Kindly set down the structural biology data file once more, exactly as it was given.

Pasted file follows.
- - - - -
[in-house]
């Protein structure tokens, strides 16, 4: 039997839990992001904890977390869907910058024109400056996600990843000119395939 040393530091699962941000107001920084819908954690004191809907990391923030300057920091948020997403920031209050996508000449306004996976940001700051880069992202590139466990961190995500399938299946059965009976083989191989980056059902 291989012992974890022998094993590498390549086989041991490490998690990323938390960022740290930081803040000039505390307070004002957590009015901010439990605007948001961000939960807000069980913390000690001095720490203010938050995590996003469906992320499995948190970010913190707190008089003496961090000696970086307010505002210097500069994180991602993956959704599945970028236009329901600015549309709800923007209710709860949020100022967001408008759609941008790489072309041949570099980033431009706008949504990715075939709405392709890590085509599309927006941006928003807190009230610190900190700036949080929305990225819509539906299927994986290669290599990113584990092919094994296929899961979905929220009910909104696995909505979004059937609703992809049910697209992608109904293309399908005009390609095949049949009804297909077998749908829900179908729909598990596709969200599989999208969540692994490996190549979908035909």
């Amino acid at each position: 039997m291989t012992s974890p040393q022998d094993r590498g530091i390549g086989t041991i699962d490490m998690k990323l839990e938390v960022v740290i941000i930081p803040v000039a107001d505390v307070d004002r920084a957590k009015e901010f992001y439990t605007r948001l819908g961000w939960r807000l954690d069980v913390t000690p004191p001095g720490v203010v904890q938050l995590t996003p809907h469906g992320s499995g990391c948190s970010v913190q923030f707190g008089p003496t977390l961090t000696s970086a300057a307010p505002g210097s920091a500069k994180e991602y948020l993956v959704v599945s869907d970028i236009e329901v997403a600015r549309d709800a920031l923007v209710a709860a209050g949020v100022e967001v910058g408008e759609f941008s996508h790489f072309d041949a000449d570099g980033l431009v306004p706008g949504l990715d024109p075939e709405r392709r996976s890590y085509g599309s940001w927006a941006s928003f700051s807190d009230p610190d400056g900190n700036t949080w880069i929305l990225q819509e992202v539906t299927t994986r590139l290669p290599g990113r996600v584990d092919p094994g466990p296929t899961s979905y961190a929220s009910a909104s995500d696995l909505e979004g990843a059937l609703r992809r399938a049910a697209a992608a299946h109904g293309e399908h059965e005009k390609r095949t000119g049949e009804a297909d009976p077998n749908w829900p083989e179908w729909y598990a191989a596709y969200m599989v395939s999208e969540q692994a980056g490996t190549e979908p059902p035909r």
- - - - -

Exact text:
[in-house]
């Protein structure tokens, strides 16, 4: 039997839990992001904890977390869907910058024109400056996600990843000119395939 040393530091699962941000107001920084819908954690004191809907990391923030300057920091948020997403920031209050996508000449306004996976940001700051880069992202590139466990961190995500399938299946059965009976083989191989980056059902 291989012992974890022998094993590498390549086989041991490490998690990323938390960022740290930081803040000039505390307070004002957590009015901010439990605007948001961000939960807000069980913390000690001095720490203010938050995590996003469906992320499995948190970010913190707190008089003496961090000696970086307010505002210097500069994180991602993956959704599945970028236009329901600015549309709800923007209710709860949020100022967001408008759609941008790489072309041949570099980033431009706008949504990715075939709405392709890590085509599309927006941006928003807190009230610190900190700036949080929305990225819509539906299927994986290669290599990113584990092919094994296929899961979905929220009910909104696995909505979004059937609703992809049910697209992608109904293309399908005009390609095949049949009804297909077998749908829900179908729909598990596709969200599989999208969540692994490996190549979908035909």
């Amino acid at each position: 039997m291989t012992s974890p040393q022998d094993r590498g530091i390549g086989t041991i699962d490490m998690k990323l839990e938390v960022v740290i941000i930081p803040v000039a107001d505390v307070d004002r920084a957590k009015e901010f992001y439990t605007r948001l819908g961000w939960r807000l954690d069980v913390t000690p004191p001095g720490v203010v904890q938050l995590t996003p809907h469906g992320s499995g990391c948190s970010v913190q923030f707190g008089p003496t977390l961090t000696s970086a300057a307010p505002g210097s920091a500069k994180e991602y948020l993956v959704v599945s869907d970028i236009e329901v997403a600015r549309d709800a920031l923007v209710a709860a209050g949020v100022e967001v910058g408008e759609f941008s996508h790489f072309d041949a000449d570099g980033l431009v306004p706008g949504l990715d024109p075939e709405r392709r996976s890590y085509g599309s940001w927006a941006s928003f700051s807190d009230p610190d400056g900190n700036t949080w880069i929305l990225q819509e992202v539906t299927t994986r590139l290669p290599g990113r996600v584990d092919p094994g466990p296929t899961s979905y961190a929220s009910a909104s995500d696995l909505e979004g990843a059937l609703r992809r399938a049910a697209a992608a299946h109904g293309e399908h059965e005009k390609r095949t000119g049949e009804a297909d009976p077998n749908w829900p083989e179908w729909y598990a191989a596709y969200m599989v395939s999208e969540q692994a980056g490996t190549e979908p059902p035909r």